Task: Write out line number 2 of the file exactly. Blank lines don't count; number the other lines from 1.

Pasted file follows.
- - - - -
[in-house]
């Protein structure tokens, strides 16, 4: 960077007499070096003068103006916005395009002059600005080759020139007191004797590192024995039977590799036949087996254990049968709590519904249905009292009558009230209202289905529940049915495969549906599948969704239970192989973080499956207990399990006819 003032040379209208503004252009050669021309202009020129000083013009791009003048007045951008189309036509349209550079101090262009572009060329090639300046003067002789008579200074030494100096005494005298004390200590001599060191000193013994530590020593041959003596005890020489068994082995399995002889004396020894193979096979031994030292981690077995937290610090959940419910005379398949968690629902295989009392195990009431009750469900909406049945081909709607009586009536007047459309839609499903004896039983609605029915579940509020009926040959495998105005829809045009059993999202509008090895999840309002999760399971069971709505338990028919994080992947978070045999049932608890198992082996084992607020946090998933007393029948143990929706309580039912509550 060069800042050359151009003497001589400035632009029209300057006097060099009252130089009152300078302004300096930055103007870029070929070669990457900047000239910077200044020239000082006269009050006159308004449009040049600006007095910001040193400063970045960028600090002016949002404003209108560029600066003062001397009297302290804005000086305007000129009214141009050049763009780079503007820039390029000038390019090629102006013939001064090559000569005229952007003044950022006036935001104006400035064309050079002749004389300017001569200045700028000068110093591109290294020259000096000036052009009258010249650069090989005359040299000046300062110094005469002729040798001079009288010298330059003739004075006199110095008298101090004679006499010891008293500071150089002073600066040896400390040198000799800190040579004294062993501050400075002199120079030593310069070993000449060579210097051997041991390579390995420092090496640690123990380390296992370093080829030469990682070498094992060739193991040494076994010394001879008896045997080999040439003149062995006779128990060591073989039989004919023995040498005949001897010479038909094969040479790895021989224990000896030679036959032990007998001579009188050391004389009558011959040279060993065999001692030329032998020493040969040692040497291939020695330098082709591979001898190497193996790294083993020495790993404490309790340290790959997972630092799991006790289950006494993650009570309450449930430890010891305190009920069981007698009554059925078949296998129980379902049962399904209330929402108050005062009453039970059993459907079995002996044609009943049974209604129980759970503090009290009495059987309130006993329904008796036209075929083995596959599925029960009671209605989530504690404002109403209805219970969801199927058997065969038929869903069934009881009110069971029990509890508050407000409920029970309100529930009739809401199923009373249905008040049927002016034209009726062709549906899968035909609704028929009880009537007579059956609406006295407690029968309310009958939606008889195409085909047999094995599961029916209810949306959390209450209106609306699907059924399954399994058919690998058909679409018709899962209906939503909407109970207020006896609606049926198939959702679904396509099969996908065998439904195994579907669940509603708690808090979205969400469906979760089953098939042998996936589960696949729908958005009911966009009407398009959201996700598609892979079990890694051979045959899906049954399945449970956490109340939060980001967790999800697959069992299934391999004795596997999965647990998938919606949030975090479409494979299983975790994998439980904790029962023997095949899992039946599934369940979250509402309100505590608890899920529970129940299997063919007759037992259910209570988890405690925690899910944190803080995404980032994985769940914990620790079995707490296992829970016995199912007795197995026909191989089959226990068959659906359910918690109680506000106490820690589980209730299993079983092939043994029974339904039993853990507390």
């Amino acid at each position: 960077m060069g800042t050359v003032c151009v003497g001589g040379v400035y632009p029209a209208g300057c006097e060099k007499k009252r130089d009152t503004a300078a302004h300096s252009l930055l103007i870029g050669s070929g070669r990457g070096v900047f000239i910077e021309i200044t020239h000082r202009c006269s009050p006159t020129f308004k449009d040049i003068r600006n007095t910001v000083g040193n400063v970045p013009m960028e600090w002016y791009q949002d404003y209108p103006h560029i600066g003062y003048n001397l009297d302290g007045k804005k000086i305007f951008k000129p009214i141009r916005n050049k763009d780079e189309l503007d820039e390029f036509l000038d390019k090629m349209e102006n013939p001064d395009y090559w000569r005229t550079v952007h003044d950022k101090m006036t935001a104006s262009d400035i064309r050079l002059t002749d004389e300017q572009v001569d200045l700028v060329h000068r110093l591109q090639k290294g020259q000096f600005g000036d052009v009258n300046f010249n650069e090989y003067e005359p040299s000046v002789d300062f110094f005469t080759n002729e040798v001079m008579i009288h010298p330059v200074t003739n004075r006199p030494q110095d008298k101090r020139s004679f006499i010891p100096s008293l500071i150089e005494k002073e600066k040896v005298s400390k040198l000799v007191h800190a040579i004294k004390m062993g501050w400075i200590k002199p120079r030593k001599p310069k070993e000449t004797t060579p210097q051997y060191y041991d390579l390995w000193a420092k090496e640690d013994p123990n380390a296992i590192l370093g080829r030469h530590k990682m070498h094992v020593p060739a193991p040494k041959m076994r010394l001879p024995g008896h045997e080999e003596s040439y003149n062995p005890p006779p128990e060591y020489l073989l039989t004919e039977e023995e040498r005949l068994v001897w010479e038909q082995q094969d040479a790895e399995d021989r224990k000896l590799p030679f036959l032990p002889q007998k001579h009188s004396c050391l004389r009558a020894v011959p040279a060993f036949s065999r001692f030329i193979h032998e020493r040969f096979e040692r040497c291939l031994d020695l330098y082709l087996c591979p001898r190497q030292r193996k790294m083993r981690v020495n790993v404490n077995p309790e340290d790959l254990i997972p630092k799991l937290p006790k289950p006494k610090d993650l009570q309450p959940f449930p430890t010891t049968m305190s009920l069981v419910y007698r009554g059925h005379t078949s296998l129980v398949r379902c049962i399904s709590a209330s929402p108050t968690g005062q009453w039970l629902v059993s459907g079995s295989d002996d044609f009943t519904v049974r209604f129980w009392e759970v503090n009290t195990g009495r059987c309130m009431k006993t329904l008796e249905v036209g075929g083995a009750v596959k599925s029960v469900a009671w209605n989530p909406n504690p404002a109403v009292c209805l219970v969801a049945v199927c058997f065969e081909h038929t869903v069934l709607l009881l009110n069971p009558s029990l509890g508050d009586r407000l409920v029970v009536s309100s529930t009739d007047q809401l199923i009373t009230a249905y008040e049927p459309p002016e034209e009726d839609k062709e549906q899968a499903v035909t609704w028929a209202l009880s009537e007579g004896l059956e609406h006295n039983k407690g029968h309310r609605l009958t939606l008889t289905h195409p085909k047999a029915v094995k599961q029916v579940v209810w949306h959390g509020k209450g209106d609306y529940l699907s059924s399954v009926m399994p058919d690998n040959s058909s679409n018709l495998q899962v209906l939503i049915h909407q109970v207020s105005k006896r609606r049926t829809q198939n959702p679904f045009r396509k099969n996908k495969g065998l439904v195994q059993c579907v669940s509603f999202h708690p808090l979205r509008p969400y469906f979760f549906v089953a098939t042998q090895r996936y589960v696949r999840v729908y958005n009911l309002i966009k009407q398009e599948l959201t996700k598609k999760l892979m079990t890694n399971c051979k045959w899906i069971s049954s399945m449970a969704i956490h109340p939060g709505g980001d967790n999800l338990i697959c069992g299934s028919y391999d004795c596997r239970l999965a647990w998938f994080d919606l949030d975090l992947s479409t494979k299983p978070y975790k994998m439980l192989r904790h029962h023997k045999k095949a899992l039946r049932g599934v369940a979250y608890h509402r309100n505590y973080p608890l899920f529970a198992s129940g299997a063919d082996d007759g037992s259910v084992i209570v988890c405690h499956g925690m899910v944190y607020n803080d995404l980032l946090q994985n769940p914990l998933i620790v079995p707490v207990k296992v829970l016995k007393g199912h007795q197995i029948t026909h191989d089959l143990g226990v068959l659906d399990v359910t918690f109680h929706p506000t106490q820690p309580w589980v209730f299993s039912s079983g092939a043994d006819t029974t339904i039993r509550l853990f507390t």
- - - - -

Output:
């Protein structure tokens, strides 16, 4: 960077007499070096003068103006916005395009002059600005080759020139007191004797590192024995039977590799036949087996254990049968709590519904249905009292009558009230209202289905529940049915495969549906599948969704239970192989973080499956207990399990006819 003032040379209208503004252009050669021309202009020129000083013009791009003048007045951008189309036509349209550079101090262009572009060329090639300046003067002789008579200074030494100096005494005298004390200590001599060191000193013994530590020593041959003596005890020489068994082995399995002889004396020894193979096979031994030292981690077995937290610090959940419910005379398949968690629902295989009392195990009431009750469900909406049945081909709607009586009536007047459309839609499903004896039983609605029915579940509020009926040959495998105005829809045009059993999202509008090895999840309002999760399971069971709505338990028919994080992947978070045999049932608890198992082996084992607020946090998933007393029948143990929706309580039912509550 060069800042050359151009003497001589400035632009029209300057006097060099009252130089009152300078302004300096930055103007870029070929070669990457900047000239910077200044020239000082006269009050006159308004449009040049600006007095910001040193400063970045960028600090002016949002404003209108560029600066003062001397009297302290804005000086305007000129009214141009050049763009780079503007820039390029000038390019090629102006013939001064090559000569005229952007003044950022006036935001104006400035064309050079002749004389300017001569200045700028000068110093591109290294020259000096000036052009009258010249650069090989005359040299000046300062110094005469002729040798001079009288010298330059003739004075006199110095008298101090004679006499010891008293500071150089002073600066040896400390040198000799800190040579004294062993501050400075002199120079030593310069070993000449060579210097051997041991390579390995420092090496640690123990380390296992370093080829030469990682070498094992060739193991040494076994010394001879008896045997080999040439003149062995006779128990060591073989039989004919023995040498005949001897010479038909094969040479790895021989224990000896030679036959032990007998001579009188050391004389009558011959040279060993065999001692030329032998020493040969040692040497291939020695330098082709591979001898190497193996790294083993020495790993404490309790340290790959997972630092799991006790289950006494993650009570309450449930430890010891305190009920069981007698009554059925078949296998129980379902049962399904209330929402108050005062009453039970059993459907079995002996044609009943049974209604129980759970503090009290009495059987309130006993329904008796036209075929083995596959599925029960009671209605989530504690404002109403209805219970969801199927058997065969038929869903069934009881009110069971029990509890508050407000409920029970309100529930009739809401199923009373249905008040049927002016034209009726062709549906899968035909609704028929009880009537007579059956609406006295407690029968309310009958939606008889195409085909047999094995599961029916209810949306959390209450209106609306699907059924399954399994058919690998058909679409018709899962209906939503909407109970207020006896609606049926198939959702679904396509099969996908065998439904195994579907669940509603708690808090979205969400469906979760089953098939042998996936589960696949729908958005009911966009009407398009959201996700598609892979079990890694051979045959899906049954399945449970956490109340939060980001967790999800697959069992299934391999004795596997999965647990998938919606949030975090479409494979299983975790994998439980904790029962023997095949899992039946599934369940979250509402309100505590608890899920529970129940299997063919007759037992259910209570988890405690925690899910944190803080995404980032994985769940914990620790079995707490296992829970016995199912007795197995026909191989089959226990068959659906359910918690109680506000106490820690589980209730299993079983092939043994029974339904039993853990507390």